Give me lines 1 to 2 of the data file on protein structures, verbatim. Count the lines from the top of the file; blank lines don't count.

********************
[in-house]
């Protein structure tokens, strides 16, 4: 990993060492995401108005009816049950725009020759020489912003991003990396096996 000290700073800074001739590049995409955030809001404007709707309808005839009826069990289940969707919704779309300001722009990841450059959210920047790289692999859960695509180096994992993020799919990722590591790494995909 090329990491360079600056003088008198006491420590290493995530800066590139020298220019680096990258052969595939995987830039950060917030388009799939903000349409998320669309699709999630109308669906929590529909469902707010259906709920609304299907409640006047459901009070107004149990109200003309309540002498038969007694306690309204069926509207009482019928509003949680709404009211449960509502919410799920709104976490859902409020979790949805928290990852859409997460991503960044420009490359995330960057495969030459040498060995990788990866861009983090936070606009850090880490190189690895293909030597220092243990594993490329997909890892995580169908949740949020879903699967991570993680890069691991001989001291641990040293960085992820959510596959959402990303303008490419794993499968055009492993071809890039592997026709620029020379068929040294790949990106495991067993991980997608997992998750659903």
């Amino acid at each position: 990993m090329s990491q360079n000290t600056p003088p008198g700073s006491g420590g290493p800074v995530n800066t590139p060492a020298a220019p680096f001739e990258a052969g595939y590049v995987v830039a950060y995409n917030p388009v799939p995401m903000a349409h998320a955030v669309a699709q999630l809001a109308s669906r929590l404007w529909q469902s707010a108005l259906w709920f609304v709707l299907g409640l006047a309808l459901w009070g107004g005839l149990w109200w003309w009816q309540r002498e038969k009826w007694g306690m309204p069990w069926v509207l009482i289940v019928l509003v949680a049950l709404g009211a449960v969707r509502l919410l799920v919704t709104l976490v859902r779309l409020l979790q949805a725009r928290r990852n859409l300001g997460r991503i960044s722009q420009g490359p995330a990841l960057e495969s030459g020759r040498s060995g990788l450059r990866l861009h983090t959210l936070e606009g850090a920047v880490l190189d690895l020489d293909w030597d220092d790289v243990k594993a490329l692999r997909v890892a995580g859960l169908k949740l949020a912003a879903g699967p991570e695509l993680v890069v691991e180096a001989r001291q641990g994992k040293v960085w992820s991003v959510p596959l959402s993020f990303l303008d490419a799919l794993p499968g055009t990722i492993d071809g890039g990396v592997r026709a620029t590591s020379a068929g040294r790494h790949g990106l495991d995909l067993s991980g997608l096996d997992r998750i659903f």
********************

[in-house]
């Protein structure tokens, strides 16, 4: 990993060492995401108005009816049950725009020759020489912003991003990396096996 000290700073800074001739590049995409955030809001404007709707309808005839009826069990289940969707919704779309300001722009990841450059959210920047790289692999859960695509180096994992993020799919990722590591790494995909 090329990491360079600056003088008198006491420590290493995530800066590139020298220019680096990258052969595939995987830039950060917030388009799939903000349409998320669309699709999630109308669906929590529909469902707010259906709920609304299907409640006047459901009070107004149990109200003309309540002498038969007694306690309204069926509207009482019928509003949680709404009211449960509502919410799920709104976490859902409020979790949805928290990852859409997460991503960044420009490359995330960057495969030459040498060995990788990866861009983090936070606009850090880490190189690895293909030597220092243990594993490329997909890892995580169908949740949020879903699967991570993680890069691991001989001291641990040293960085992820959510596959959402990303303008490419794993499968055009492993071809890039592997026709620029020379068929040294790949990106495991067993991980997608997992998750659903």